New York Jets Defensive Coordinator Dennis Thurman, 9.26

On how to prevent making a big mistake with Chris Johnson…

You hope not to. He’s one of the better running backs in the league. He’s explosive, he’s fast. You hope to corral him, you have to gang tackle him, you have to pursue the football and you have to wrap him up. If you don’t, he just has explosive speed. It’s something you have to be conscious of on every snap. We feel like we’ll be up to the task, we really do.

On Dee Milliner…

Injuries are a part of (the game). Realistically, we’ll coach up the guys that are on the field. He’s got to get healthy. Until he gets healthy, there really isn’t a whole lot to talk about.

On how much this injury sets Milliner back…

It would set any person back. At the same time, injuries happen. You lose guys, the next guy steps in and has to go play. Until the guy gets rehabbed and back out on the field, there’s really not a whole lot to talk about. One of the things I was taught about injuries, you can’t get emotional about them. They happen, they’re a part of football.

On on the Scott Chandler touchdown during the Buffalo game…

(It was a) blown coverage, a lack of communication. It happens. Realistically, we’re not going to be perfect right now, we have seven new starters on defense and we’re going to make some mistakes. We have to live with those. The key is not to replicate and duplicate mistakes. The key is to learn from it and move on and get ready to play the next play and then obviously the next game.

On if he is preparing to play without Milliner on Sunday…

We do what we do. You guys have seen that haven’t you. We haven’t changed much. This defense is not built on one player. This defense is built on having guys that can do multiple things. To play corner here for the New York Jets, you have to be able to play man-to-man. It doesn’t matter who the body is, it’s can he go out and do the job.

On what he has learned about Coach Mornhinweg and the way he calls offense…

Nothing. I’m not even looking at it. That’s his job, we have to do our job. Honestly, I being very honest I’m not being a wise (guy) but I mean we have a job to do. Our job, when our offense is on the field, my head is buried in the book trying to figure out what they’re doing to us. He has a job to do. We have a job to do. I really don’t pay much attention. Since I don’t pay much attention, (and) I don’t watch replays of a televised copy, I really don’t know what our offense is doing. I just look at the scoreboard and if they got some points, yay for us, then we have to go play defense.

On Kyle Wilson’s play during the Buffalo game…

It happens, it’s not a big deal. It’s a teaching moment, it gives us an opportunity to pull our guys together and say, “Hey, we have to be poised and we have to be in control out there.” Certain things are going to happen to you in a football game and on the football field. You don’t always have to try and take care of it and show bravado at that point in time. The football gods will allow you to get even with a guy, especially if he’s wronged you. It may not happen in that game, it may not happen the next time you play him. But at some point along the line you’ll get a chance, it will be a fair, clean hit and you’ll get your opportunity to get to pay him back. So you just have to wait and be patient and keep your head in the game.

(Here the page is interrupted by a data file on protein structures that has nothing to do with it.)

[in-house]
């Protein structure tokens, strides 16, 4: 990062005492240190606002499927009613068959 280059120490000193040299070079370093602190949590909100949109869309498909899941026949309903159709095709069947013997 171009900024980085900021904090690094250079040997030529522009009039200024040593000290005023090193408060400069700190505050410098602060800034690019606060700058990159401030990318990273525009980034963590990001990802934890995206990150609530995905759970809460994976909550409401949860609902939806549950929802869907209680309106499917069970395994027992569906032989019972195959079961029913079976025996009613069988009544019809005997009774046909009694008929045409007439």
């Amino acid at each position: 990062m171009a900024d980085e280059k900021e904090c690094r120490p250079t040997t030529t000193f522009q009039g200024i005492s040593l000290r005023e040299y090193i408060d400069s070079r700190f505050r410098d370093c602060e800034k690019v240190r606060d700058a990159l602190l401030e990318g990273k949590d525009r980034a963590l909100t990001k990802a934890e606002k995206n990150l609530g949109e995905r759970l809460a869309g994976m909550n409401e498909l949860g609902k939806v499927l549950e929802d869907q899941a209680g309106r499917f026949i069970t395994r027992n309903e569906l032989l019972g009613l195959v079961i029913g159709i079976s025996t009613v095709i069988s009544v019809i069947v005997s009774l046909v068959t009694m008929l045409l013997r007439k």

On if it is easier to say Wilson’s play was not a big deal because they won…

No. It would be the same, it’s a teaching moment. There’s teaching moments in every game, win or lose. The most important thing is that you use the moments and the opportunities to teach these young guys not only the physical parts of the game but the mental and emotional parts of the game. Because being in control and having poise in tough situations when things appear to be unraveling is very important because at some point during the season you’re going to face that situation again. To be able to handle it in a different way will be a benefit to us.

On if Wilson should know better as he is in his fourth year…

Fourth year? You’re on the border. Yeah, I mean to a degree you would think so, but everybody’s personality is different. People react differently to different things. You hope to not have to deal with that situation ever, even if it’s a rookie. You hope to never have to deal with it but at the same time if you do, you deal with it. Kyle knows, he knows and hopefully he’s learned his lesson.

On if Wilson had done anything like that prior…

Not really, it happens. The most poised individual can unravel at times. People react differently to different things. Who knows what’s going on in someone’s personal life? I don’t know. You may take that out on to a football field. How people react and respond, you could have something else going on. Like I said, it’s a teaching moment. We’ll take advantage of and we’ve already taken advantage of it. We’ve dealt with this.